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Terror Trial Update: DOJ Will Not Appeal Ruling Suppressing Key Witness’s Testimony



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My old office, the U.S. attorney’s office in Manhattan, announced on Sunday that it had decided not to appeal federal judge Lewis Kaplan’s decision barring prosecutors from calling the witness from whom accused terrorist Ahmed Ghailani purchased the TNT used to bomb the American embassy in Tanzania in August 1998. (Judge Kaplan’s ruling was the subject of my column over the weekend.)

There are two likely explanations for this decision. The first is that the Justice Department obviously believes it has enough evidence to convict Ghailani, even without the witness and without Ghailani’s confession. U.S. attorney Preet Bharara is a very sharp guy, so it is inconceivable to me that he would roll the dice were that not the case. It probably means more emphasis on the counts that focus on the overarching al Qaeda conspiracy to kill Americans rather than on the embassy attacks, although these things are mutually reinforcing — i.e., if a juror is convinced that Ghailani joined al Qaeda and wedded himself to its goals, it is much easier to believe he was involved in the embassy bombings even if the evidence supporting the latter is no longer as strong.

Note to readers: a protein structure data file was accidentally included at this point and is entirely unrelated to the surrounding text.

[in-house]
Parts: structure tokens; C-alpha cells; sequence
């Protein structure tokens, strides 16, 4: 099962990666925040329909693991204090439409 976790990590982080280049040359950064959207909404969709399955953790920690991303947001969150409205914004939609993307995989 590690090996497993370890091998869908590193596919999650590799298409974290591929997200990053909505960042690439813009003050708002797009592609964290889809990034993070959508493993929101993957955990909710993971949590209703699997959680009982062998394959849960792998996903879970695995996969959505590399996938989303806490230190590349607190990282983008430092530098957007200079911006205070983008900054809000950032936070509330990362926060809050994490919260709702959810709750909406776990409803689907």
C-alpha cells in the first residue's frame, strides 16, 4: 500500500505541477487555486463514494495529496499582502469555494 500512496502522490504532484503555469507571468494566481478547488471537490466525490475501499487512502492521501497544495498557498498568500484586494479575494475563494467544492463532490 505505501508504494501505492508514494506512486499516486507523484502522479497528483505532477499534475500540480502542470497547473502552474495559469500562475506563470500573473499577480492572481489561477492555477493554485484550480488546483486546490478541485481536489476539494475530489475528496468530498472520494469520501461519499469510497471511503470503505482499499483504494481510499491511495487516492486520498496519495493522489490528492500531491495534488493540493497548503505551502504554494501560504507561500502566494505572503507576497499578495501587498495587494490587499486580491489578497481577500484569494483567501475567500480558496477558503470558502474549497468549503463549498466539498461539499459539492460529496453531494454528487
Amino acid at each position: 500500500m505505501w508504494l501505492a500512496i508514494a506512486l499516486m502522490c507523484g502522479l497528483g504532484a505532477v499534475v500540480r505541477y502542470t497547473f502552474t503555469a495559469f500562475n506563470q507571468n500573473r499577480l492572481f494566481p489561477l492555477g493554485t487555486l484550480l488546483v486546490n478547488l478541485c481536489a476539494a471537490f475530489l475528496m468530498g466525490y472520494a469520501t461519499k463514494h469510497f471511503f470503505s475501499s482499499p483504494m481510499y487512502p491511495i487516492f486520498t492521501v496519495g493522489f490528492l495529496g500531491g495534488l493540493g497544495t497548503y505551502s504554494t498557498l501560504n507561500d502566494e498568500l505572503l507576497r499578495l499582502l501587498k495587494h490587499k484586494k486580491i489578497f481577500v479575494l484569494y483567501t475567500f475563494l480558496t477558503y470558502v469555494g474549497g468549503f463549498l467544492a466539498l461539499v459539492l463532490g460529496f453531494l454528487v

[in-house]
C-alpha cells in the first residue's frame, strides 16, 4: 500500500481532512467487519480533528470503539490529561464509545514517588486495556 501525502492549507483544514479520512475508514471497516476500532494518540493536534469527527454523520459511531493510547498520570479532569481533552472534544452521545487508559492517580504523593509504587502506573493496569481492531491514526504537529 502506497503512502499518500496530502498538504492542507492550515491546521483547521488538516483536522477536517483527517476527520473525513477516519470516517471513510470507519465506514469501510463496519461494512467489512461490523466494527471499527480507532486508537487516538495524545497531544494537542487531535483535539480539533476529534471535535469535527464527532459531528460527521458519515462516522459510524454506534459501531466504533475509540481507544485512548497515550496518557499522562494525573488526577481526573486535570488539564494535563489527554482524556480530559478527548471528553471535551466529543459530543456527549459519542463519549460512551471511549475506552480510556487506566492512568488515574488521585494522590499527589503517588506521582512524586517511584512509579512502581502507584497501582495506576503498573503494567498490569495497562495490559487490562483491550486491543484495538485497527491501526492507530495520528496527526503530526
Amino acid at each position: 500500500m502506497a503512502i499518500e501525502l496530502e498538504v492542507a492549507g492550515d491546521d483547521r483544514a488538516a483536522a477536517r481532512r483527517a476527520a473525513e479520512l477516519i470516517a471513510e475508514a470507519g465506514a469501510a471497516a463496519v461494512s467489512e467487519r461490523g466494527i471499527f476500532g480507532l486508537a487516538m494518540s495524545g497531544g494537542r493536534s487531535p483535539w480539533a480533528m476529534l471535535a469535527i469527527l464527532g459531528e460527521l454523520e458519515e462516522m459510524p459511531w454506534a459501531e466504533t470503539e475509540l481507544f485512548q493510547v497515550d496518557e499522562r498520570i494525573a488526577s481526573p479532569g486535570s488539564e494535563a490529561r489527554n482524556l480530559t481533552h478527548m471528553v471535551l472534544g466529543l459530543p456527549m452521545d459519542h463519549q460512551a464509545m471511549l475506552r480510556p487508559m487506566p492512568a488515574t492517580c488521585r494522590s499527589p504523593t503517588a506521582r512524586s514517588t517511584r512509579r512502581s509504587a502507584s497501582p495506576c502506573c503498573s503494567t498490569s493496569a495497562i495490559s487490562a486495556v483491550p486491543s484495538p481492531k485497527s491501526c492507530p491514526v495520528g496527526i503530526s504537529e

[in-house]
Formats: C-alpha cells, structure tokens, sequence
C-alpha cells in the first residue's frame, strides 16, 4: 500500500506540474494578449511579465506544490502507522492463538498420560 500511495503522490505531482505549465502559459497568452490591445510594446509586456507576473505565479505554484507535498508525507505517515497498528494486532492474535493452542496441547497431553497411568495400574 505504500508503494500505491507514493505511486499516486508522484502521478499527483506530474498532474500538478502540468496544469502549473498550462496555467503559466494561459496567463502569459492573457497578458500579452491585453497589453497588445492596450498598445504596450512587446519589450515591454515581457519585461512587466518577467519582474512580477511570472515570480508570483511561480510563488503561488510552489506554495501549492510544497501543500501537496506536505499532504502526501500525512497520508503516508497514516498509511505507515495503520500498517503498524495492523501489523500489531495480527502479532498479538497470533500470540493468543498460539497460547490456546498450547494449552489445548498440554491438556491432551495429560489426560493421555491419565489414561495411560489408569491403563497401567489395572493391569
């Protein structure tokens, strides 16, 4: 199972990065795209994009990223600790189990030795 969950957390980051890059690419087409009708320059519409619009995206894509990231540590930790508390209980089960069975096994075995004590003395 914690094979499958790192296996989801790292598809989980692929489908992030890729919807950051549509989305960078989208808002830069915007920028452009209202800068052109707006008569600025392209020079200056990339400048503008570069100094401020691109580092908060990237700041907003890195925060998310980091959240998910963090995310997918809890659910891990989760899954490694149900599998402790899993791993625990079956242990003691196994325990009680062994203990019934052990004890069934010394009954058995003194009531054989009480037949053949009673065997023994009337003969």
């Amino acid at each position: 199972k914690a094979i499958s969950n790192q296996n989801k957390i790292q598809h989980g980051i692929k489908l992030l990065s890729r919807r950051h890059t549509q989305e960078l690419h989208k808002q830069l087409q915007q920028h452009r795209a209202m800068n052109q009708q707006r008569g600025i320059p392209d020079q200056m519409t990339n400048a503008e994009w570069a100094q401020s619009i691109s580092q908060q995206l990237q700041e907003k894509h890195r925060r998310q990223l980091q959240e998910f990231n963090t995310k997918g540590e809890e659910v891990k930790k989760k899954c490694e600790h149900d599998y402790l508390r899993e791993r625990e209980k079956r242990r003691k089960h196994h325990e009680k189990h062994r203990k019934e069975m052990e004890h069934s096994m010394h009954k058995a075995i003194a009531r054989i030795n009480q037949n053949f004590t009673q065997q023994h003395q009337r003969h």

The second reason involves the downsides of delay. An appeal to the Second Circuit could entail months of delay, and there is no assurance that the appellate court would reverse Judge Kaplan. Meantime, hundreds of people have already been summoned for jury selection, which has already been underway. The government has already tracked down and brought to New York witnesses from around the globe, and accommodations have already been made for victims’ families from Tanzania and Kenya. Furthermore, the prosecution has already been hurt by delay, some witnesses having died or gone missing since the embassy bombing was last tried in 2001. Plainly, the Obama administration is determined to try this case in the civilian system. That being the bottom line, the Justice Department has weighed the options and decided that the uncertainty of getting a better ruling from the appellate court did not justify the risks and costs of further delay.

Let’s hope they’re right. Jury selection will resume on Tuesday, with opening statements to follow.



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